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Not yet, Saul. I mean there is some work being done in different parts of the world around things like hyperimmunes and whether that could be a solution. We're not sure that, that will be the case. But there is still a lot to learn about this. It's early days. Clearly, we have had some requests in China for additional IG. But of course, there's very little available from our facility because it's up and coming. And so we don't really have supply to impact the market there since you can't import IG. But I think people are grasping at this point to see what they can do. I mean, clearly, it's a horrible crisis. And so people are looking for these things. Certainly, you would hope that with pneumonias and some of these other secondary parts of the virus, that maybe you can treat and keep people's immune system rolling. But we haven't engaged. We're engaged in China because of the Ruide facility in Wuhan. Our first concern is the safety of our employees and the people there at Wuhan. To date, we haven't had any transmission of disease from our employee -- in our employee base, which is great. And we're working closely with the local authorities and taking their guidance in terms of what they'd like us to do. So no direct engagement in Peking as of yet. And certainly, we're here. If people are asking for assistance, we're happy to do what we can.

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Mark Dehring, CSL Limited - Head of IR [44]

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The next question comes from Andrew Goodsall at MST Marquee.

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Andrew Goodsall, MST Marquee - Healthcare analyst [45]

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Just on Seqirus. Your major competitor had an early stumble. So just trying to sort of understand if the sequencing of those sales gives you greater confidence that you'll have lower than historic returns because I think you're still using sort of historic as your factor to guide sort of return level?

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Paul R. Perreault, CSL Limited - MD, CEO & Executive Director [46]

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Thanks, Andrew. Yes, absolutely not. So I guess the point is, is that, yes, we did have more sales, but that doesn't necessarily mean less returns because a lot of the sales, as you know, with the change in the strain at the end of the season, it did delay manufacturers delivering. We were able to sell the product that we had in inventory, so that's great. It still has to get into the arms. And so you make the sale, that's true, but it still has to get used. And so because the sales were made in the first half, we're still waiting to see how much of that actually got distributed into the general public and how much actually gets used. So potentially, it could be less than historic returns, but it's so uncertain with the way flu is distributed and infused in the U.S. as to what that rate of return will be. I wish I could give you a number and tell you, absolutely, I feel like it's going to be a lot less. But I think that would be inappropriate at this point. We handle returns over the course of a long period of time in the second half and sometimes into the following year because of contracts and people trying to leverage things. So I'd say let's stay tuned, but I wouldn't get overzealous on that particular point.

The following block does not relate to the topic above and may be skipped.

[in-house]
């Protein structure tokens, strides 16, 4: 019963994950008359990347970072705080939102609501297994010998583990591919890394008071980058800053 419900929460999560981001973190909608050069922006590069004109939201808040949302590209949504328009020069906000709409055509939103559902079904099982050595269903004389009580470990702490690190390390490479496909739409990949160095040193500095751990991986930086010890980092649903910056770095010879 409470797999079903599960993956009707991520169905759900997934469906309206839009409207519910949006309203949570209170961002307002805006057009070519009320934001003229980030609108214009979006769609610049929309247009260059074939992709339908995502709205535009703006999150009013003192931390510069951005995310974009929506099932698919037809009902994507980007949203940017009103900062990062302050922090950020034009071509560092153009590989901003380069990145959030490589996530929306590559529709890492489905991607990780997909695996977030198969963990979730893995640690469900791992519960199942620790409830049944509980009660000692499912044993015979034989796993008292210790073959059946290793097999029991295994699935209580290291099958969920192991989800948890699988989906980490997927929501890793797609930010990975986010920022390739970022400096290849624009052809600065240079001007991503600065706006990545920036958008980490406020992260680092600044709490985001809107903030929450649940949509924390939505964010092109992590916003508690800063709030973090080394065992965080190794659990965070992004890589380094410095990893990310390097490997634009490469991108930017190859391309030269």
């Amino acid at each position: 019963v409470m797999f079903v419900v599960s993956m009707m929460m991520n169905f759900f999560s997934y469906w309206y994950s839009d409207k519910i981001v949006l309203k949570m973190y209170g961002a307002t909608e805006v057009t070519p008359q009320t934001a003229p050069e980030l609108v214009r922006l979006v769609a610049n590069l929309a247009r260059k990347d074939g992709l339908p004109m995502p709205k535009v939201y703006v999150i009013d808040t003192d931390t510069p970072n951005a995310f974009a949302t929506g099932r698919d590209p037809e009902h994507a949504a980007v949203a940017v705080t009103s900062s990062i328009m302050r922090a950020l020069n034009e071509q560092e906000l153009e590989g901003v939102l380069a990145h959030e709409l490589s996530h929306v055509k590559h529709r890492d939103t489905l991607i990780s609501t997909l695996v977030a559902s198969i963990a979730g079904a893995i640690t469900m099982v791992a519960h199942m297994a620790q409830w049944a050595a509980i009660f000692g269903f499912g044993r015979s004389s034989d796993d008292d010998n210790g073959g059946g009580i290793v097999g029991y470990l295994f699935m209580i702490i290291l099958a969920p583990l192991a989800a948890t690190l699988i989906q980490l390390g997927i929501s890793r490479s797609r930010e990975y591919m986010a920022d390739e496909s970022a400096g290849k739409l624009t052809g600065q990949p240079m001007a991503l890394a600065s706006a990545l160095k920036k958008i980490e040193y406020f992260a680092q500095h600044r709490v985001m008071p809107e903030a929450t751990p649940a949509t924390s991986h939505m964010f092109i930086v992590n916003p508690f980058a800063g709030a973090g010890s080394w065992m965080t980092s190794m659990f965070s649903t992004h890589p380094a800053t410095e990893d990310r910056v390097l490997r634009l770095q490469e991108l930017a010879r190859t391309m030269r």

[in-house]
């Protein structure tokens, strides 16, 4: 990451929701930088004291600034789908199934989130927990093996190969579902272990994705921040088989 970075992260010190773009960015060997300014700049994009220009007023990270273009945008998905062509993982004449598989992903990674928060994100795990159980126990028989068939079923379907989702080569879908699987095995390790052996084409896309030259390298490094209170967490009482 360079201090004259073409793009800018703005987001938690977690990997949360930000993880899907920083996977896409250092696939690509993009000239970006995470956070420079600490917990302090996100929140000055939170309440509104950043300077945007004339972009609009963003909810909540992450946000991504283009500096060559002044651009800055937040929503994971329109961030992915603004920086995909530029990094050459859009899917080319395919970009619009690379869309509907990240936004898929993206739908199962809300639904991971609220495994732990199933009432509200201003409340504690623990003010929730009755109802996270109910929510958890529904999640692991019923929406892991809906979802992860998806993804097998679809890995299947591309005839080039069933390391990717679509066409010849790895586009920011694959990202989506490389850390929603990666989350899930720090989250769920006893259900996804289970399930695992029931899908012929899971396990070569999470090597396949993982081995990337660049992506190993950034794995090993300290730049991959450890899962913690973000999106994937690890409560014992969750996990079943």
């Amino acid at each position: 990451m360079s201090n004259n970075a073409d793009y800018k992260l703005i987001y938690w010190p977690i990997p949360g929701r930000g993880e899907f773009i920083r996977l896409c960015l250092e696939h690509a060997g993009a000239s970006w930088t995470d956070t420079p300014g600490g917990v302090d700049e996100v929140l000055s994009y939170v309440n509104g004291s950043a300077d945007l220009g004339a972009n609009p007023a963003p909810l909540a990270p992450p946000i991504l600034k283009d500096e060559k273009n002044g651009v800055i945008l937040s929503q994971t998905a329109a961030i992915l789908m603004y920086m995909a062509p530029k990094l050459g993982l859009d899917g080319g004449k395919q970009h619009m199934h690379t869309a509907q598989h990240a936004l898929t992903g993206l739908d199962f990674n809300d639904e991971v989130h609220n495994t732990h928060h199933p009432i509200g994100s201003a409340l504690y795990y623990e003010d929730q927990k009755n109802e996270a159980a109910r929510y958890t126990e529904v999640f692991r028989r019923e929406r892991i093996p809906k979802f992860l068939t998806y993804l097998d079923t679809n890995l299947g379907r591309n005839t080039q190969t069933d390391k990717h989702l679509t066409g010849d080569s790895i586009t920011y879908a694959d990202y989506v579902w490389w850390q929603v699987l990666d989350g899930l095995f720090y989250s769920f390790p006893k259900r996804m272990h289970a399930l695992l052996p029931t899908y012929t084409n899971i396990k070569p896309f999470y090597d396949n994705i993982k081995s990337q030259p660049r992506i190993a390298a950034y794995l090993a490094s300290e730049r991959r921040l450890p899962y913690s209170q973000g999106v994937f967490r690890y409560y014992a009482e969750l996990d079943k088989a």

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Andrew Goodsall, MST Marquee - Healthcare analyst [47]

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Okay. No problem. That's great. And just keeping on the China theme. We've been told that collection centers haven't reopened -- China-based collection centers haven't reopened since Chinese New Year. I guess just want to confirm that's still the case. And I guess, on a sort of 6-month basis, if they close for extended period, would you see that sort of as a little bit of a -- ultimately a market opportunity for imported albumin?

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Paul R. Perreault, CSL Limited - MD, CEO & Executive Director [48]

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Look, I think potentially, over the short term, Andrew, the government had put in place that the businesses could not reopen until Feb 13. But I don't know whether they have updated that as of yet. We had plans on reopening our facility on the 17th of Feb. And we're still waiting to hear from local authorities whether that's moved or shifted as of yet. So those were the original time lines that the government had put out, so businesses to reopen around the 13th, and then we did our internal look and said 17th. But again, this is a moving target. And so we're getting updates daily to see if that's going to be the case or whether the shutdowns will be extended.